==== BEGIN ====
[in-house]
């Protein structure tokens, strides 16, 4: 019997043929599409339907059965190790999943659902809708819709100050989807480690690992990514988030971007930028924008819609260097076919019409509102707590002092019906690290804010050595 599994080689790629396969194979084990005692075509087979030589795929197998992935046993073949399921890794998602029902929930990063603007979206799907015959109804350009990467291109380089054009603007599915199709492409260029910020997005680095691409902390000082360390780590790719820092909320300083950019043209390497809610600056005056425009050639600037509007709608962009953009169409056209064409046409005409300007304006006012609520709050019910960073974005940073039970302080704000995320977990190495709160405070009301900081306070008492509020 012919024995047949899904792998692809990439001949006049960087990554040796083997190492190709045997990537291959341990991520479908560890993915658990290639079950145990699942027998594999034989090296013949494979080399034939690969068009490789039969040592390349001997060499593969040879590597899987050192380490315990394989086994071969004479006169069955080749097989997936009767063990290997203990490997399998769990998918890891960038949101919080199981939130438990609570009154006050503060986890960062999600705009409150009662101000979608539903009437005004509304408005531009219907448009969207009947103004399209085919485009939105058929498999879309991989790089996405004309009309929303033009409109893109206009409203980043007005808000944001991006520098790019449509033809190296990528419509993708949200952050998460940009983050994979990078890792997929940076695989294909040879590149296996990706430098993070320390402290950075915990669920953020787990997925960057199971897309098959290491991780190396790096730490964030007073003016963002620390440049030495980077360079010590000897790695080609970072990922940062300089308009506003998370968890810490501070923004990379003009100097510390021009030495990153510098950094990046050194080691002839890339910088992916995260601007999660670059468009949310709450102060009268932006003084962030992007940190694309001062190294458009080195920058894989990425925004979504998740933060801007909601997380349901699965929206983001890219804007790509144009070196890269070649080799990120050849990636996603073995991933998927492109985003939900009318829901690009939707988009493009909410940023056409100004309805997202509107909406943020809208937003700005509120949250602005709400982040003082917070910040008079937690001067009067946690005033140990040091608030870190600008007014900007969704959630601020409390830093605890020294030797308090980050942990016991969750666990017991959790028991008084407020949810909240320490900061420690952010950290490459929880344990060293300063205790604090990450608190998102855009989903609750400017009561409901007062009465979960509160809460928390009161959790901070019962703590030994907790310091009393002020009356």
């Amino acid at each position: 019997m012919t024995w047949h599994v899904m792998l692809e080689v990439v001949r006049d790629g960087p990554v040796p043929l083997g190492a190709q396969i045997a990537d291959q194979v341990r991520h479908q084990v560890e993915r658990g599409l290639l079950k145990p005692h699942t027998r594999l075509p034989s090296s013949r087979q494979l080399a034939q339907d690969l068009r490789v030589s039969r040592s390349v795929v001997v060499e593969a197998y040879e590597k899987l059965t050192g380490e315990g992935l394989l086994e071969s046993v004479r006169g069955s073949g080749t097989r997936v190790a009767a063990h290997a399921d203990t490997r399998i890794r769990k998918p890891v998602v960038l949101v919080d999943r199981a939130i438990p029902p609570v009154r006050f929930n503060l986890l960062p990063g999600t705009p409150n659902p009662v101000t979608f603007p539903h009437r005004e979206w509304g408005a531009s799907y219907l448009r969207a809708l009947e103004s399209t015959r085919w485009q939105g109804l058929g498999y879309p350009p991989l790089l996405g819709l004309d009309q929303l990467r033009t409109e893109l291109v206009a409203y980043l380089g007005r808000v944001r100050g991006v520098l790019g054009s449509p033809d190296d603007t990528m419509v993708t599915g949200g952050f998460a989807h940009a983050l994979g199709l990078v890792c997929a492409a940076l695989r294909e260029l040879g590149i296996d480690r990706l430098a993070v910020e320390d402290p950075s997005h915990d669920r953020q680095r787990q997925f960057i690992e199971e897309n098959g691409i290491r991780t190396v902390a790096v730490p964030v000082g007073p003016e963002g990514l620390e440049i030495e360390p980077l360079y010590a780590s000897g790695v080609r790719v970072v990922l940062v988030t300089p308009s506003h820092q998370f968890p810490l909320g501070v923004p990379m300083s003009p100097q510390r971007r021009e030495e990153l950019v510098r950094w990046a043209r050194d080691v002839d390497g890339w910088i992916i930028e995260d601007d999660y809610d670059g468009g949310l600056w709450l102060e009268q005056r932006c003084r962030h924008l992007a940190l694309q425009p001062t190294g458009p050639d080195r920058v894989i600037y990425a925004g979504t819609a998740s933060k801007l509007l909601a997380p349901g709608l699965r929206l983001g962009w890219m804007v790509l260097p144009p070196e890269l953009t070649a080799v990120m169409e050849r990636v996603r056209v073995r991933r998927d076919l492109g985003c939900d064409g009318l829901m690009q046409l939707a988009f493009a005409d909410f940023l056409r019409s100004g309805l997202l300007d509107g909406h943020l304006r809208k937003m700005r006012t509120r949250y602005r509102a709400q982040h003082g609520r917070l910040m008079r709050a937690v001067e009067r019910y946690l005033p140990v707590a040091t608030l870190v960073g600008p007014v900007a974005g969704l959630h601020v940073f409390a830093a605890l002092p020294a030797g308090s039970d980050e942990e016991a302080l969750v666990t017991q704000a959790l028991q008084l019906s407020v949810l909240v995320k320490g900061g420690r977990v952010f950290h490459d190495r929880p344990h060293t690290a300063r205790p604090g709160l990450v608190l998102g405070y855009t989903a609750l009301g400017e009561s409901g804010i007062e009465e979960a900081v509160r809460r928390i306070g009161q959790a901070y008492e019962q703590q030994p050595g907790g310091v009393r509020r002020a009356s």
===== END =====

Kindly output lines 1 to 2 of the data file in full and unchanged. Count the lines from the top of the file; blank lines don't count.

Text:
[in-house]
């Protein structure tokens, strides 16, 4: 019997043929599409339907059965190790999943659902809708819709100050989807480690690992990514988030971007930028924008819609260097076919019409509102707590002092019906690290804010050595 599994080689790629396969194979084990005692075509087979030589795929197998992935046993073949399921890794998602029902929930990063603007979206799907015959109804350009990467291109380089054009603007599915199709492409260029910020997005680095691409902390000082360390780590790719820092909320300083950019043209390497809610600056005056425009050639600037509007709608962009953009169409056209064409046409005409300007304006006012609520709050019910960073974005940073039970302080704000995320977990190495709160405070009301900081306070008492509020 012919024995047949899904792998692809990439001949006049960087990554040796083997190492190709045997990537291959341990991520479908560890993915658990290639079950145990699942027998594999034989090296013949494979080399034939690969068009490789039969040592390349001997060499593969040879590597899987050192380490315990394989086994071969004479006169069955080749097989997936009767063990290997203990490997399998769990998918890891960038949101919080199981939130438990609570009154006050503060986890960062999600705009409150009662101000979608539903009437005004509304408005531009219907448009969207009947103004399209085919485009939105058929498999879309991989790089996405004309009309929303033009409109893109206009409203980043007005808000944001991006520098790019449509033809190296990528419509993708949200952050998460940009983050994979990078890792997929940076695989294909040879590149296996990706430098993070320390402290950075915990669920953020787990997925960057199971897309098959290491991780190396790096730490964030007073003016963002620390440049030495980077360079010590000897790695080609970072990922940062300089308009506003998370968890810490501070923004990379003009100097510390021009030495990153510098950094990046050194080691002839890339910088992916995260601007999660670059468009949310709450102060009268932006003084962030992007940190694309001062190294458009080195920058894989990425925004979504998740933060801007909601997380349901699965929206983001890219804007790509144009070196890269070649080799990120050849990636996603073995991933998927492109985003939900009318829901690009939707988009493009909410940023056409100004309805997202509107909406943020809208937003700005509120949250602005709400982040003082917070910040008079937690001067009067946690005033140990040091608030870190600008007014900007969704959630601020409390830093605890020294030797308090980050942990016991969750666990017991959790028991008084407020949810909240320490900061420690952010950290490459929880344990060293300063205790604090990450608190998102855009989903609750400017009561409901007062009465979960509160809460928390009161959790901070019962703590030994907790310091009393002020009356």